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Old 07-09-2013, 07:27 PM   #211
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The ambient conditions were actually quite cool when we first left home. Perhaps in the '60s and '70s so I knew I had plenty of cooling. But in one measurement I saw that the temperature of the gas entering the condenser was only 10 degrees above ambient which means it had been fully cooled before it ever reached the condenser so no liquid ammonia could possibly be formed in the condenser. At that same time the temperature at the boiler was 120 degrees which is way too low knowing that the heating element just 2+ feet away was at 320 degrees. All of that heat was being absorbed by the ammonia dropping back into the boiler from the moisture separator piping and the cycle was not extending to the full fridge.

It totally does seem counterintuitive, but I promise what I did so far does work and it works well. The reason it works is that the ammonia gas that is produces is a fairly low volume - it just bubbles up from the bubble pump like a peculator makes coffee - same mechanics. Water boils at 100 C / 212 F at sea level. Under prtessure as it is in the cooling unit, the value of boiling point is higher. Ammonia boils at -35.5 C / -28.1 at seal level, again, higher under pressure of the hydrogen in the cooling unit. That tells us two things - that the ammonia will boil before the water will but given enough temperature the water will also boil. It also shows that the ammonia can cool down to some low temperatures given the pressure it is under. I have no idea what the pressure is of these cooling units but I will find out because it helps to determine what a good boiler outlet temperature is and what is bad (boiling water). As the ammonia boils it carries away heat from the water and that regulates the temperature of the boiler. This is basic physics and the sort of stuff that I dealt with while I was working in power plants. What I would like to do is to ensure that the maximum amount of vaporous ammonia reaches the condenser without condensing prematurely in the moisture separator as it is doing currently without that baffling restricting the flow.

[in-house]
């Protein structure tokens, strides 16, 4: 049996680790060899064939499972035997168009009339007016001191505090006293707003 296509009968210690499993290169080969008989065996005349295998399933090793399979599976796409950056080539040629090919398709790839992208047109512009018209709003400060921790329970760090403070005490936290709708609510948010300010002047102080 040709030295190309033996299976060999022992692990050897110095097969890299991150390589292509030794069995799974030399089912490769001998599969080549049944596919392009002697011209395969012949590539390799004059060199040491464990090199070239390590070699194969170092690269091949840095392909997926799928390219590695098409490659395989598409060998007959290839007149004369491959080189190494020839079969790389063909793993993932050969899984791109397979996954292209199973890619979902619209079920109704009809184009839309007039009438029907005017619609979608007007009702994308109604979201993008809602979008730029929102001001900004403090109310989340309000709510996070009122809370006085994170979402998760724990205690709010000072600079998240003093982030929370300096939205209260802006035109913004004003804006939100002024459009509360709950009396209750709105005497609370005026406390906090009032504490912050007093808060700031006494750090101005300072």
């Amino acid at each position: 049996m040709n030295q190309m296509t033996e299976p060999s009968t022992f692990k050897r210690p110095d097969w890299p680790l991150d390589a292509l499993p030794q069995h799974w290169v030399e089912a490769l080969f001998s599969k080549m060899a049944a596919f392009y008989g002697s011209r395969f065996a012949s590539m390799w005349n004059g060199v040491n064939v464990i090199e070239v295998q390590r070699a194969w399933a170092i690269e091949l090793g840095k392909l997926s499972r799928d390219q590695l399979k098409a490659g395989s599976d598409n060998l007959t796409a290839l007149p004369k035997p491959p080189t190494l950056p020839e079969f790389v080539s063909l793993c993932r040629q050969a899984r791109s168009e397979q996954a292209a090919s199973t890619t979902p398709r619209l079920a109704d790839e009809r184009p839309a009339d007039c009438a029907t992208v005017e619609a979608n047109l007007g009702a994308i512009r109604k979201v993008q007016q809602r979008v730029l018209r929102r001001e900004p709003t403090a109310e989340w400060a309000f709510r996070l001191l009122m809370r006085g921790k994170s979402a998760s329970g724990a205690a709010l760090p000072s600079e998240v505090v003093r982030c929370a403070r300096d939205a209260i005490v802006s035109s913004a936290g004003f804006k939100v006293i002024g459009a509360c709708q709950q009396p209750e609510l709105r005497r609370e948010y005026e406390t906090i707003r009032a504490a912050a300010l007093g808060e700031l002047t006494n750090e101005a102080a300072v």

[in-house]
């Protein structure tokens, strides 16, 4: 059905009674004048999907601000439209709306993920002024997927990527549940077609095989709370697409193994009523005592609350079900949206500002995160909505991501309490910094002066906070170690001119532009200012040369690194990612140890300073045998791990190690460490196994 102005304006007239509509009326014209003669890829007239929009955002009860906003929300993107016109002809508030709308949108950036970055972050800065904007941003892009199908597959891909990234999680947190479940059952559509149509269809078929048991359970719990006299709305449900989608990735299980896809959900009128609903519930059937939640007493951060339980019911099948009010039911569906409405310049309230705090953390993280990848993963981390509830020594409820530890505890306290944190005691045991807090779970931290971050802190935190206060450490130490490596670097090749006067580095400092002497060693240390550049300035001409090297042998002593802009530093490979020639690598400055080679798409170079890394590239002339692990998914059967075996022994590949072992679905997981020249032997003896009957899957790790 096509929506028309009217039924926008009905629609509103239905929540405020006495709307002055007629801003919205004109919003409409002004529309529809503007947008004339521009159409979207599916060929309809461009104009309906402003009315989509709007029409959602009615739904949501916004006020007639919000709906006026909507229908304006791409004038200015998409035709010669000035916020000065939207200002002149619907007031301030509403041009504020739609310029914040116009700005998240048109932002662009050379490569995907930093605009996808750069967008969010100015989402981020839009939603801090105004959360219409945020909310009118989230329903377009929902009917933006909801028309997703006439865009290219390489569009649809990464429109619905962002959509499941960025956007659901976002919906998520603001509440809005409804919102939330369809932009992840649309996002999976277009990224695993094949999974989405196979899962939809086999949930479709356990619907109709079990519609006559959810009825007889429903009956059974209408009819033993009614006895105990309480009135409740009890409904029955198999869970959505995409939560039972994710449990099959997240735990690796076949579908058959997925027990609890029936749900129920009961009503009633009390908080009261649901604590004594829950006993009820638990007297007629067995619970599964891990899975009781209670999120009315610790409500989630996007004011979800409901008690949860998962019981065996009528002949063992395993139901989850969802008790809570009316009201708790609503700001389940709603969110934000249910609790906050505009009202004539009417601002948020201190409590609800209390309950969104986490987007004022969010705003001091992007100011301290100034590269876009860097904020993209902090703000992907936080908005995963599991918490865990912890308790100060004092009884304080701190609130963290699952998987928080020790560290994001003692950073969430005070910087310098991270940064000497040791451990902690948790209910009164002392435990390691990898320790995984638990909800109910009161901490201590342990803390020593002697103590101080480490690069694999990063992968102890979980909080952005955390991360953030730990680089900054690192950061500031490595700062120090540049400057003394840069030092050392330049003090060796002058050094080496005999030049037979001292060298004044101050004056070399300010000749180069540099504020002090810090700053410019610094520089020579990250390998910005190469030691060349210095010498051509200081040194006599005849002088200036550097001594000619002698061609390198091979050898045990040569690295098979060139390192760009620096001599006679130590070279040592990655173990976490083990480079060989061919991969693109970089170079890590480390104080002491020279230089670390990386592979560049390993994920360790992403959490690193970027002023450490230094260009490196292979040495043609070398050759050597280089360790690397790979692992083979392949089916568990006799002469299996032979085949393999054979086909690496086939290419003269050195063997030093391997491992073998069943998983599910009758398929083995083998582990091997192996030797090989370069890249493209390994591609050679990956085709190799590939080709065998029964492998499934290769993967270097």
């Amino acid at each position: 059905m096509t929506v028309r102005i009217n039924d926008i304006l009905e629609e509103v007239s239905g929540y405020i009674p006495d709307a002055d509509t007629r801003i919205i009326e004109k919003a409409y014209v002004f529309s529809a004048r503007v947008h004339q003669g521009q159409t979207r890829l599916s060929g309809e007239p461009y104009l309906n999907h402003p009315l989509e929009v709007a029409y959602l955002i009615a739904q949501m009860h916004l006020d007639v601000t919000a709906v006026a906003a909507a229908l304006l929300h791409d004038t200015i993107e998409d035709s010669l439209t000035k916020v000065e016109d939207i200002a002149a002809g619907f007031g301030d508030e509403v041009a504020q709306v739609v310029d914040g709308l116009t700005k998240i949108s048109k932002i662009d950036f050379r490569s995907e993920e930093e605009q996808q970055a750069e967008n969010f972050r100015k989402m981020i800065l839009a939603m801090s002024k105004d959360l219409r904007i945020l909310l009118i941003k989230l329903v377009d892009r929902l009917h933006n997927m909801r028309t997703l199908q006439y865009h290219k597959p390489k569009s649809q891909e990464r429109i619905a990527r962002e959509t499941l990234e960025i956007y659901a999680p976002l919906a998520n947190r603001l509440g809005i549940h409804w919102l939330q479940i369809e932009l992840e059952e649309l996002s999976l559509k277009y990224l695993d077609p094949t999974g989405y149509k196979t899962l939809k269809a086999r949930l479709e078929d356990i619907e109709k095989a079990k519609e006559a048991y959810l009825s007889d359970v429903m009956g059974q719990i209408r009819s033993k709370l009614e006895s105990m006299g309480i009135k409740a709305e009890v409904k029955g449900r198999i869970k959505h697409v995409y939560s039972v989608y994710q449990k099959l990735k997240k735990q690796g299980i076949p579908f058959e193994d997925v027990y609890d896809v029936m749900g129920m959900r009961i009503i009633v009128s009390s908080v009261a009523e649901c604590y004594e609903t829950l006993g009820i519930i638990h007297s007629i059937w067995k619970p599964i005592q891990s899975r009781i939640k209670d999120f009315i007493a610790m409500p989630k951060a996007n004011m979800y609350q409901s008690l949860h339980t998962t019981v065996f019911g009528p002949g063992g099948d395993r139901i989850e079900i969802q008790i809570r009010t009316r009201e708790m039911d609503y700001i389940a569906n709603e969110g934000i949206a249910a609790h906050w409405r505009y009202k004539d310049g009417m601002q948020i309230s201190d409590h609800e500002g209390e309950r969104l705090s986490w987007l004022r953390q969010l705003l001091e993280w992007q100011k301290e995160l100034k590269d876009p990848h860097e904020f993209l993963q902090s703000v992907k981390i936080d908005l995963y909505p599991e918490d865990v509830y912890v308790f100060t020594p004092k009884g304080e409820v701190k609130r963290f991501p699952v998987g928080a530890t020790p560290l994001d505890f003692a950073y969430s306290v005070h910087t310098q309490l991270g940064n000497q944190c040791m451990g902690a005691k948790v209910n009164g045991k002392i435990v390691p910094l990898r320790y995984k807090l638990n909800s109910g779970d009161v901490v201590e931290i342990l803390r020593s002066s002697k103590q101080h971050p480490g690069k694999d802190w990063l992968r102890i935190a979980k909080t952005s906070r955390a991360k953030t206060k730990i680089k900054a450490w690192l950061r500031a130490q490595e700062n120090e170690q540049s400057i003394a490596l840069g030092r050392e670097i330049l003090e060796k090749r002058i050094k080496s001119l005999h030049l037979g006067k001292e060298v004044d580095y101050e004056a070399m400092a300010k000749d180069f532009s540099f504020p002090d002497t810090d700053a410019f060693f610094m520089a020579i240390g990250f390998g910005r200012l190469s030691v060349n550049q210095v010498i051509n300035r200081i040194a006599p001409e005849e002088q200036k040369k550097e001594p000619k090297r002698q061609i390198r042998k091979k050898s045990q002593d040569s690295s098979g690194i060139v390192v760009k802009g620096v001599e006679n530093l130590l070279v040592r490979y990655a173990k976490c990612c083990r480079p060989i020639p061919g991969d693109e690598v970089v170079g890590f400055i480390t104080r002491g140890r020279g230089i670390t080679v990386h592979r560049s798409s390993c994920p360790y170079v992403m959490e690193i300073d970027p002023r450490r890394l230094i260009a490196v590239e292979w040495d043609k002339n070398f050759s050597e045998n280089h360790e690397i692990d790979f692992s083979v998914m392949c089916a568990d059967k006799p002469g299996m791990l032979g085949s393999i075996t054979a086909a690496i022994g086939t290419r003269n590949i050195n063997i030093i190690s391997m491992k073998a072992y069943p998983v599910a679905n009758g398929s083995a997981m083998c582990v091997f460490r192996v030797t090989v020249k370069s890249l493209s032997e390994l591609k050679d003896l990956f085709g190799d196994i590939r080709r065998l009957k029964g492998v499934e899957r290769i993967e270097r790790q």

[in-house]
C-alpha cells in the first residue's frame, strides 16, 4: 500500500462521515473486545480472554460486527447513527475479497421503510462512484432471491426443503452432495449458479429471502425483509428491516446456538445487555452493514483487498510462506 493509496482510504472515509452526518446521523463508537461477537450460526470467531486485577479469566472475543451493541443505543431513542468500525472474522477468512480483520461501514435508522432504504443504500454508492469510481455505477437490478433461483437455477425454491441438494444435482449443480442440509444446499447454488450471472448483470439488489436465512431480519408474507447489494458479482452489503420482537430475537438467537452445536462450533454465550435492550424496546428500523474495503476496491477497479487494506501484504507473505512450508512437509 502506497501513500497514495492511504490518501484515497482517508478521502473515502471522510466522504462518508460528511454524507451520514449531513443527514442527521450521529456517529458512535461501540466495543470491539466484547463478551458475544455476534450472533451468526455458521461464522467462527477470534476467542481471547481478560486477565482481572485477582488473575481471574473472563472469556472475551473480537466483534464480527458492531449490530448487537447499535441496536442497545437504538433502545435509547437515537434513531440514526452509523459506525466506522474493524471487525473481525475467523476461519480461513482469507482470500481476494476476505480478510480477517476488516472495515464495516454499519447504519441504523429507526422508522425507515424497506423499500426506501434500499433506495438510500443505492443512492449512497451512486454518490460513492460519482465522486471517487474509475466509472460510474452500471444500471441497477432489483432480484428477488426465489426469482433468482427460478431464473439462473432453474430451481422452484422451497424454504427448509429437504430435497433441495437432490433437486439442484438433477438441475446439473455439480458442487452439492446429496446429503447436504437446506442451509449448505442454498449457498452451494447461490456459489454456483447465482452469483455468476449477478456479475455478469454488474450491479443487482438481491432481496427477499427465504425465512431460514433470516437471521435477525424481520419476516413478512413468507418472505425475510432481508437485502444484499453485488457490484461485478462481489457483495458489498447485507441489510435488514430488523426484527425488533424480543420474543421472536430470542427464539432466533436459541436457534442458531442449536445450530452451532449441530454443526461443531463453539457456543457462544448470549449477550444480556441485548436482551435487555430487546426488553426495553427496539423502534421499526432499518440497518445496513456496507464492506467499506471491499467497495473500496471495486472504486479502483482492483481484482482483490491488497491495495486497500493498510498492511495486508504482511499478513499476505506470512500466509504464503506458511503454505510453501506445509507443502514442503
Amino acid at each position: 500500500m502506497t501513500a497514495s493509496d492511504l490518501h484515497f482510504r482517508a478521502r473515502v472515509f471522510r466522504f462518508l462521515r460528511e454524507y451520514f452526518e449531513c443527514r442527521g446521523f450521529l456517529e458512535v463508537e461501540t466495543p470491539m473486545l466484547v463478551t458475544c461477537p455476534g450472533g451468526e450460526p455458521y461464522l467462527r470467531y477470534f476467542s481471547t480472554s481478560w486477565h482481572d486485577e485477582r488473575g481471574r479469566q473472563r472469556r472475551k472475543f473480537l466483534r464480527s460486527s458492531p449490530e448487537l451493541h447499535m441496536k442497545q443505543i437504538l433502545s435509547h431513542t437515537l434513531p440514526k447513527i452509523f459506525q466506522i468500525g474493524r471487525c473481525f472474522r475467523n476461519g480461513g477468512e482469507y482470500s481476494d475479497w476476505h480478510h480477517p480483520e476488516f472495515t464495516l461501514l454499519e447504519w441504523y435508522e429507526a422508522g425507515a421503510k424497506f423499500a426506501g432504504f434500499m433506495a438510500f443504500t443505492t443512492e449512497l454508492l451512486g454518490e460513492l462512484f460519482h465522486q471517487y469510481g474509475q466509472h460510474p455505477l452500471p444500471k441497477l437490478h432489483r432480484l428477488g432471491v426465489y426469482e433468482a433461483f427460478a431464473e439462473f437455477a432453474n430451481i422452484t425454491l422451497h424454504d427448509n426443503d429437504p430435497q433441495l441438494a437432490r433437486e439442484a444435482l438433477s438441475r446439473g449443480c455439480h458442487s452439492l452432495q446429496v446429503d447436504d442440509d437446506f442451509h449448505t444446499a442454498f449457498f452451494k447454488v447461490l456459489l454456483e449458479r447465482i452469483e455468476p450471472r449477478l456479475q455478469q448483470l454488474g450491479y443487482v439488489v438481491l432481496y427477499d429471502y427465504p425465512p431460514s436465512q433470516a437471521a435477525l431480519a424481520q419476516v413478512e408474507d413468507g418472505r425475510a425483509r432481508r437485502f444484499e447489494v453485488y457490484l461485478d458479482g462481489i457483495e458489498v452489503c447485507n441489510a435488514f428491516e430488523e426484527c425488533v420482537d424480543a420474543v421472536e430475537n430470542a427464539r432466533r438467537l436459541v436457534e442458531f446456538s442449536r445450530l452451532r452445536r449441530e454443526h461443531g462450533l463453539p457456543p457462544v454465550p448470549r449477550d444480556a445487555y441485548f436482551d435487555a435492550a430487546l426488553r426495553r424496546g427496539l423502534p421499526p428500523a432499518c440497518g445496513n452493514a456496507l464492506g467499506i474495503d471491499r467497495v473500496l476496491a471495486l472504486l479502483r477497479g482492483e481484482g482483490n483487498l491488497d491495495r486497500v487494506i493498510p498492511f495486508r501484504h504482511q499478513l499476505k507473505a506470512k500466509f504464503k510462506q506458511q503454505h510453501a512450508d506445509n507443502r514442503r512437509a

In cooling the fins, I believe that humidity will actually help the fridge remove heat but at a trade-off. The more humid the air, the more thermal energy it can contain. So humid air has the potential to remove more heat from the condenser. Our bodies cool by evaporation so more humid air isn't good for us. But the trade-off is that humid air also has more thermal energy in it and that air inside the fridge gets cooled to the point that the moisture condenses out, which is a change of state for that moisture and therefore takes cooling away from the food. Its like pouring a frosty cold beer in the desert - it will stay cool for longer than in a humid climate because of all the moisture condensing on the glass - that robs heat away faster from your drink at the same temperature.

I would like to find a balance point for ammonia production, moisture removal and cooling. That will take research but I still suspect that even a little insulation around that moisture separator piping will improve performance. I am willing to burn up old core to find out.
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Old 07-10-2013, 10:21 PM   #212
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Just for fun - check this out. It is really not much different than how our fridges run, only ours run in a continuous cycle whereas these run for a few hours before needing a recharge. But same ammonia and water mix.
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Old 07-10-2013, 11:18 PM   #213
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See post 11 early on by Howie, I did pretty much the same thing on my 86 excella and all my problems went away. Have you built/installed a wall as per Dometics specs?? you should,